Already reeling from loss, a Black high school senior brings her OCD, anxiety, and depression into March 2020. In the early stages of the Covid-19 pandemic, Gethsemane Montego is a musical-theater-loving, BTS-fangirling, 16-year-old senior at New Rochelle High School. She and her two best friends--Jewish Korean valedictorian Tovah and Cuban American star quarterback Diego--attend the same high school where Geth's security guard father died tragically three years ago during a shooting. Geth resents how quickly her mother has moved on--with a White man, at that--but, as best they can, her friends help her manage the increases in her anxiety and compulsions as well as her stifling grief. Awaiting admission results from Columbia is an added stressor, but as the coronavirus case numbers quickly shoot up, Geth faces multiple burdens and traumas. Police violence, racial inequity, hyperpartisanship, immigration, economic anxieties, and a complicated coming-out story all pile on top of the pandemic's hefty body count. Geth is a likable, smart Gen Z protagonist in this modern epistolary work that combines diary entries, text messages, news reports, emails, and English lit essays to immersive effect. Wringing so much content, so much hurt, into a YA novel is a tall order that yields very mixed results. Still, whether through cutting humor or disparate political perspectives, Farley offers readers undeniable value in this retelling of recent, unforgettable history. Commendable ambition that may help readers look forward. (Fiction. 14-adult)

    COPYRIGHT(2021) Kirkus Reviews, ALL RIGHTS RESERVED.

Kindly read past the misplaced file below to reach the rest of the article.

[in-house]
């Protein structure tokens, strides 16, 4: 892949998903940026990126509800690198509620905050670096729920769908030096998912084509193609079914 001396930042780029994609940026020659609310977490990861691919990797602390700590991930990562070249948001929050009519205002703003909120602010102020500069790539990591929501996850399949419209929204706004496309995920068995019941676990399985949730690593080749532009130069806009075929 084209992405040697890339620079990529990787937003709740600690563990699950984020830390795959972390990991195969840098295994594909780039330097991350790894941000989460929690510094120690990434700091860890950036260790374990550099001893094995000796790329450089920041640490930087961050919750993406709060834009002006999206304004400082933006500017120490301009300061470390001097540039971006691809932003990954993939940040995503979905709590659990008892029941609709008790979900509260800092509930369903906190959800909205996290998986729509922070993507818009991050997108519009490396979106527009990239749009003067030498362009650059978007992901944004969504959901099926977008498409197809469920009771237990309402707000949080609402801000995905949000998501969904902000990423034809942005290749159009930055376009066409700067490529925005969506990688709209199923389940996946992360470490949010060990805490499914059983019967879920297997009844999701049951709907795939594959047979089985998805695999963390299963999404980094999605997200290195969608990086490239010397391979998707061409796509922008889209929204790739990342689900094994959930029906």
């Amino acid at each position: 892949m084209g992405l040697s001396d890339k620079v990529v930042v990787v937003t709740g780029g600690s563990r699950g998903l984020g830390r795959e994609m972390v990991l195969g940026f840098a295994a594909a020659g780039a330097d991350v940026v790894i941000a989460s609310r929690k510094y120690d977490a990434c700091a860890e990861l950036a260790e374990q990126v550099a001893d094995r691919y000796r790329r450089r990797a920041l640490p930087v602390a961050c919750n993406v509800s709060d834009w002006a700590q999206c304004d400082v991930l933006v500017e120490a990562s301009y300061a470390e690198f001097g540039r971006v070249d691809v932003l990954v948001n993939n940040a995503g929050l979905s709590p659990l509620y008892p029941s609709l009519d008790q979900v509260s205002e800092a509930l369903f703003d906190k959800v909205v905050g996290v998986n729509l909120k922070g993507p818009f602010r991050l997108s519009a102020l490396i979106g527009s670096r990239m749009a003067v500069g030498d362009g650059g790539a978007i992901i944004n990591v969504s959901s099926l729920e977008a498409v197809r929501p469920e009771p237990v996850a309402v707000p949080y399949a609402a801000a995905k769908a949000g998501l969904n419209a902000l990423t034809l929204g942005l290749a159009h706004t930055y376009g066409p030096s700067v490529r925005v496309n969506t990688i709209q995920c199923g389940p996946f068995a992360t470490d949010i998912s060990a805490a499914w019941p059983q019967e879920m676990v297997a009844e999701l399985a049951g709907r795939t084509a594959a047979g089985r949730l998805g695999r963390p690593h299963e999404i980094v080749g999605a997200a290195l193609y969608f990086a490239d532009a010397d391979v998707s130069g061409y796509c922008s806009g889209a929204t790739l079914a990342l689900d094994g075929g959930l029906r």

• Booklist

    September 1, 2021
    Grades 9-12 For 16-year-old Geth Montego (like the rest of us), the COVID-19 pandemic begins on March 11, 2020, with what was supposed to be a temporary lockdown. She calls it "zero o'clock," after a song by BTS, the K-pop group she loves and can talk about endlessly. The lockdown affects her relationships with her two best friends, Tovah and Diego, with whom she primarily socializes via text. Geth worries about her mother, a nurse; frets about Kevin, her mother's boyfriend; and observes and reflects on the world around her in what reads like a series of journal entries. She is bright and opinionated and tends toward self-absorption, until she ventures outside herself and toward the messiness and imperfection of participating in the real world, and when she begins to take action against racial injustice in her city, her expressiveness gains cohesion. Farley packs in plenty of cultural references and slang, and while these might go stale quickly, his brilliance is in getting into the mind of a 16-year-old Black girl and giving her a vivid voice.

    COPYRIGHT(2021) Booklist, ALL RIGHTS RESERVED.

  • School Library Journal

    October 1, 2021

    Gr 8 Up-Sixteen-year-old Geth Montego already had her world upended when her father died three years ago in a school shooting, and now it's happening again as COVID-19 takes over America. Geth loves Broadway and BTS, has two close friends, and is eagerly awaiting her college acceptance letters, but readers will be waiting to see how 2020 unfolds for the teen and her friends. A confrontation with the cops puts Geth in the center of the Black Lives Matter movement in her community, pushing her already fraught coming-of-age story into the limelight. Geth's voice carries the novel through our unprecedented recent history as she navigates grief, anger, and her own mental illnesses of anxiety, depression, and OCD during the stay-at-home orders and rising pandemic death toll. Her narration comes at the cost of some heavy exposition, which Farley breaks up epistolary-style with news reports, texts, emails, and even school essays. This novel juggles police violence, social justice, college stress, mental illness, friendship, romance, and the pandemic. A few of those topics get dropped before the finish line, but Geth's sense of humor helps smooth things over as they relive 2020 with her. Geth is Black, her best friends are Jewish Korean and Cuban American, and her mother's boyfriend is white. VERDICT While the novel doesn't deliver on all fronts, it could find a home with collections looking for quarantine fiction right now. An additional purchase.-Emmy Neal, Lake Forest Lib., IL

    Copyright 2021 School Library Journal, LLC Used with permission.